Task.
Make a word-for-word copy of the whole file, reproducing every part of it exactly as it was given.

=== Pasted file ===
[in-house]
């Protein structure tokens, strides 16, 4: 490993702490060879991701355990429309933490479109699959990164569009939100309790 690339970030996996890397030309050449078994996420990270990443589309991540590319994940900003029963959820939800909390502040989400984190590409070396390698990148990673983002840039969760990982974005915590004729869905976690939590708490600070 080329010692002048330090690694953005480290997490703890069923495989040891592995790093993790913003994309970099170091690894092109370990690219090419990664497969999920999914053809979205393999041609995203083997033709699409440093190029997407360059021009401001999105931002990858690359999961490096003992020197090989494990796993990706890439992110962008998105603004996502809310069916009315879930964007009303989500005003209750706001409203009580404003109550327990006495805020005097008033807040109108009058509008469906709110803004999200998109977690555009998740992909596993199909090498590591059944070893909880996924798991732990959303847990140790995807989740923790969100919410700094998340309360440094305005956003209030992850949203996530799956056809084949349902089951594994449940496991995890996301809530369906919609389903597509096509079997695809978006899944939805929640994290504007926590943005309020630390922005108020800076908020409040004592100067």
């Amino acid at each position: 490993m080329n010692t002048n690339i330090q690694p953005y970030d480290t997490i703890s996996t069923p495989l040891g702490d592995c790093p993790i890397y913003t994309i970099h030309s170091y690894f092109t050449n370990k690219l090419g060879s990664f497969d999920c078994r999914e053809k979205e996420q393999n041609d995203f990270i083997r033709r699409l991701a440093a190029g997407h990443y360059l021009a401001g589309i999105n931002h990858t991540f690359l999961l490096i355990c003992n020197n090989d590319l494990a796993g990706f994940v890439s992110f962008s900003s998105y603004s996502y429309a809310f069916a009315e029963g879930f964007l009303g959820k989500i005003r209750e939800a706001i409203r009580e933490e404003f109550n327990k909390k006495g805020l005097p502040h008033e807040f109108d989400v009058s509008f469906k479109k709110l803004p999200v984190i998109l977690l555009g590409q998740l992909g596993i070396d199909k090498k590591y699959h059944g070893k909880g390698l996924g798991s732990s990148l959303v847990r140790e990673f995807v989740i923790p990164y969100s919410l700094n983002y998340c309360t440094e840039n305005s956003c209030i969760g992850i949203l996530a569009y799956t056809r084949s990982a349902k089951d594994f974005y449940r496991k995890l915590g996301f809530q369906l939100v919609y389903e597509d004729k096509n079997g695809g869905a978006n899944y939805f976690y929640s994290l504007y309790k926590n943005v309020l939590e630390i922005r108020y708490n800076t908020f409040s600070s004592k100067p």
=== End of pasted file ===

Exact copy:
[in-house]
């Protein structure tokens, strides 16, 4: 490993702490060879991701355990429309933490479109699959990164569009939100309790 690339970030996996890397030309050449078994996420990270990443589309991540590319994940900003029963959820939800909390502040989400984190590409070396390698990148990673983002840039969760990982974005915590004729869905976690939590708490600070 080329010692002048330090690694953005480290997490703890069923495989040891592995790093993790913003994309970099170091690894092109370990690219090419990664497969999920999914053809979205393999041609995203083997033709699409440093190029997407360059021009401001999105931002990858690359999961490096003992020197090989494990796993990706890439992110962008998105603004996502809310069916009315879930964007009303989500005003209750706001409203009580404003109550327990006495805020005097008033807040109108009058509008469906709110803004999200998109977690555009998740992909596993199909090498590591059944070893909880996924798991732990959303847990140790995807989740923790969100919410700094998340309360440094305005956003209030992850949203996530799956056809084949349902089951594994449940496991995890996301809530369906919609389903597509096509079997695809978006899944939805929640994290504007926590943005309020630390922005108020800076908020409040004592100067």
């Amino acid at each position: 490993m080329n010692t002048n690339i330090q690694p953005y970030d480290t997490i703890s996996t069923p495989l040891g702490d592995c790093p993790i890397y913003t994309i970099h030309s170091y690894f092109t050449n370990k690219l090419g060879s990664f497969d999920c078994r999914e053809k979205e996420q393999n041609d995203f990270i083997r033709r699409l991701a440093a190029g997407h990443y360059l021009a401001g589309i999105n931002h990858t991540f690359l999961l490096i355990c003992n020197n090989d590319l494990a796993g990706f994940v890439s992110f962008s900003s998105y603004s996502y429309a809310f069916a009315e029963g879930f964007l009303g959820k989500i005003r209750e939800a706001i409203r009580e933490e404003f109550n327990k909390k006495g805020l005097p502040h008033e807040f109108d989400v009058s509008f469906k479109k709110l803004p999200v984190i998109l977690l555009g590409q998740l992909g596993i070396d199909k090498k590591y699959h059944g070893k909880g390698l996924g798991s732990s990148l959303v847990r140790e990673f995807v989740i923790p990164y969100s919410l700094n983002y998340c309360t440094e840039n305005s956003c209030i969760g992850i949203l996530a569009y799956t056809r084949s990982a349902k089951d594994f974005y449940r496991k995890l915590g996301f809530q369906l939100v919609y389903e597509d004729k096509n079997g695809g869905a978006n899944y939805f976690y929640s994290l504007y309790k926590n943005v309020l939590e630390i922005r108020y708490n800076t908020f409040s600070s004592k100067p």